In further accord with the illustrative embodiment of the present invention, a practical method for determining the leaky bucket parameters is provided so that both transparency and bandwidth limiting are accommodated. In particular, for each link in the proposed route, if the maximum number of connections which can be multiplexed on the link as given by equation (6) is less than the given minimum value N*, thus failing to satisfy the statistical multiplexing assumption, then the estimated token rate for that link is simply equal to the bandwidth allocated to the multiplexed connection on that link, i.e., the estimated token rate is equal to the equivalent bandwidth for that link as computed from equation (2). If, on the other hand, the statistical multiplexing assumption is satisfied because a sufficient number of similar connections can be multiplexed on that link of the route, then the estimated token rate for that link is taken equal to ##EQU9## assuming that aj,kl is less than cj,kl computed from equation (2), where Rkl in equation (9) is the maximum reservable capacity on link kl and Nj,kl is determined from equation (6). That is, all connections are assumed to occupy equal bandwidths on that link, since they all have identical characteristics, and the estimated token rate for that link is equal to one of these prorated bandwidths. The number of such connections Nj,kl is given by ##EQU10## where α' is defined in equation (4), σj is the standard deviation of the aggregate bit rate of a signal source having a mean bit rate of mj.
Based on the above description, the estimated token rate for each link in the proposed path for the connection is given by ##EQU11## The actual token generation rate used at the input node to the network for the connection is the minimum of the estimated token rates for all of the links in the connection path. That is, the access control token rate is given by ##EQU12## This choice of γj guarantees that, even in a non-homogeneous environment, all of the links in the network are protected against overload. For a proof of this guarantee, see the above-identified Infocom '92 article by the present applicants. That is, even if all of the connections on any given link start to send traffic at an average rate of γj, the total load on the link will remain below the total bandwidth Ckl allocated on that link, as given by equation (3).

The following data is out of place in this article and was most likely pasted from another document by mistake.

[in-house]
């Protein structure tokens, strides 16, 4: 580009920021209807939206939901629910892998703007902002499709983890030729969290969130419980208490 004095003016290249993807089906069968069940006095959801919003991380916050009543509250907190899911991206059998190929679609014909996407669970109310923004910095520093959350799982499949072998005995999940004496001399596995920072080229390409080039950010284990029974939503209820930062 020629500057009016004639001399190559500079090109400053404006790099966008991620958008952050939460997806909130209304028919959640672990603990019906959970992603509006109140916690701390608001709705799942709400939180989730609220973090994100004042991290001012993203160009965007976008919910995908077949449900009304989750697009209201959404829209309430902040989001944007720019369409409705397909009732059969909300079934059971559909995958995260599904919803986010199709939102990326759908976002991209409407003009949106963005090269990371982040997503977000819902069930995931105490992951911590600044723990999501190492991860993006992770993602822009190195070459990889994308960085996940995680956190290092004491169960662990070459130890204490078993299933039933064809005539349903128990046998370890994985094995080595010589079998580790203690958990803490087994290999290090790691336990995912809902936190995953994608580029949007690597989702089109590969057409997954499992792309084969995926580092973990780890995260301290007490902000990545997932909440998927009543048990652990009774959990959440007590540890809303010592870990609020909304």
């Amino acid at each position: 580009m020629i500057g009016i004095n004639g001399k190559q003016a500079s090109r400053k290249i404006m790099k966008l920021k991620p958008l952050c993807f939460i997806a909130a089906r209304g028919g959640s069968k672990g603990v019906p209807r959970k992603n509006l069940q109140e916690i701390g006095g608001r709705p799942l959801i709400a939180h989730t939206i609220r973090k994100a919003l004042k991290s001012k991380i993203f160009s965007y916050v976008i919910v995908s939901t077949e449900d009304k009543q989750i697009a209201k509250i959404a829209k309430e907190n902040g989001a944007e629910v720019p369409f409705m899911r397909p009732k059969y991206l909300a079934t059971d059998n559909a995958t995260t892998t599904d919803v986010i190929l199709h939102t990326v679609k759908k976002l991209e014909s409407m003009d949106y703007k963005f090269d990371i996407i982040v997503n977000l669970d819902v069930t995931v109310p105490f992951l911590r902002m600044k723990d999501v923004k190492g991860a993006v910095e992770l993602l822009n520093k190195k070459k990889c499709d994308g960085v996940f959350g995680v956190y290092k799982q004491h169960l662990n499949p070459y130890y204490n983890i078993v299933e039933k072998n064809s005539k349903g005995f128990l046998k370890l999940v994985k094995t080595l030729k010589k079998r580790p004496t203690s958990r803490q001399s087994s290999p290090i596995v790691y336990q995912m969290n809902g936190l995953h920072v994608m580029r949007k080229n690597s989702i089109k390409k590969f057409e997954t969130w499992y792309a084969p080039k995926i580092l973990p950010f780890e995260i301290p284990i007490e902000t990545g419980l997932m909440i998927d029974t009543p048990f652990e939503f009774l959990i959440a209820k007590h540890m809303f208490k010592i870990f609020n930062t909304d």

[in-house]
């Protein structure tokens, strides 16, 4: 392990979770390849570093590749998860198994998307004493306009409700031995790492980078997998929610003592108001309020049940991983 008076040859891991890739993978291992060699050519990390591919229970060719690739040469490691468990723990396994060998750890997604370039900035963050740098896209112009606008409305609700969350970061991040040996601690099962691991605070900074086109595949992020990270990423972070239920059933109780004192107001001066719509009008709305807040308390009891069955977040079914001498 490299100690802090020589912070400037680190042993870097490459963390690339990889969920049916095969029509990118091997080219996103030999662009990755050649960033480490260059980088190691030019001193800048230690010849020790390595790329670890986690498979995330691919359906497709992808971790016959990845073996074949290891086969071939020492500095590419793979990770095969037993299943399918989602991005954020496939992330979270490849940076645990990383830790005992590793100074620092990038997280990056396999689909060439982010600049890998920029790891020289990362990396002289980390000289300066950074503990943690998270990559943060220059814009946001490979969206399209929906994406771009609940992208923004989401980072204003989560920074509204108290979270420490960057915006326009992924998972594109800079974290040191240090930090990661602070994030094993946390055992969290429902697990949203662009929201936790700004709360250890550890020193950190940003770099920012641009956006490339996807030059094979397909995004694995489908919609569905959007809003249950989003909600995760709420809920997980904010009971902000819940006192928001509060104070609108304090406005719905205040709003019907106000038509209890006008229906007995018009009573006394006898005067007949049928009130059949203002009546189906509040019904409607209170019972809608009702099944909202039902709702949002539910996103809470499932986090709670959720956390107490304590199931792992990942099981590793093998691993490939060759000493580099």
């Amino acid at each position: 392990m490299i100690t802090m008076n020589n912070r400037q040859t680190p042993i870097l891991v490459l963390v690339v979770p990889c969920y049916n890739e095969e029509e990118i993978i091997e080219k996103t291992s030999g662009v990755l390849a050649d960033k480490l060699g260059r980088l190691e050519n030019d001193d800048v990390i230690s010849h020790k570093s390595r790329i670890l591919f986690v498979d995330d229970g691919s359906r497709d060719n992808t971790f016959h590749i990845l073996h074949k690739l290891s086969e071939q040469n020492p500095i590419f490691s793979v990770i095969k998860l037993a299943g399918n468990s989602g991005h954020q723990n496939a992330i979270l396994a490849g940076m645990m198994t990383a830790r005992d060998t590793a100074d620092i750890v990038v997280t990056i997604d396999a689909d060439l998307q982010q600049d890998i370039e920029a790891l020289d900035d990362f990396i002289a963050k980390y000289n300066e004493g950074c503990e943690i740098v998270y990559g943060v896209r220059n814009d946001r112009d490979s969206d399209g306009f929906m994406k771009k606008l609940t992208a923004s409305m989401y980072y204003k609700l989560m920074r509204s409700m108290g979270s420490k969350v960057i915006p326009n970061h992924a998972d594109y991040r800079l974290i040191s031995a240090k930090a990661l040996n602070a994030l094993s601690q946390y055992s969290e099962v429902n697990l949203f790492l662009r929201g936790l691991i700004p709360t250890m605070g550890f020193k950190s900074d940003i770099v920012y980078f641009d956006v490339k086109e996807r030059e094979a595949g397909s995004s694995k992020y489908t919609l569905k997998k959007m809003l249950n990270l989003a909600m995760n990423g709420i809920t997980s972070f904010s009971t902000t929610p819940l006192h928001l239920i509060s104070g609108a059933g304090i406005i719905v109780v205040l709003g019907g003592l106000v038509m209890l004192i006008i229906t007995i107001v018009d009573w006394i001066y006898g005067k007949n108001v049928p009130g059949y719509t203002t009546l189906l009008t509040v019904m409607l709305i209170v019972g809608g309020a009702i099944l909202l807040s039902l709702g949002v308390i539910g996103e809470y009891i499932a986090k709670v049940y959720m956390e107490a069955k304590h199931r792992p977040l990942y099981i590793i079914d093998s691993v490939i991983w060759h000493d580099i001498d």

Once the token rate γj is determined, the value of M can be chosen such that, for given traffic with characteristics (R, b, ρ), the probability of running out of tokens and thus delaying or reducing the priority of a packet is kept below any desired probability ξ, where R is the peak input rate, b is the average duration of a burst period of the input and ρ is probability that the input is in the burst state. To achieve this result, the size M of the token pool is computed from ##EQU13## using the concept of duality between buffer space and token pool size, that is, by equating the probability of an empty token pool with the probability of a queue greater than M.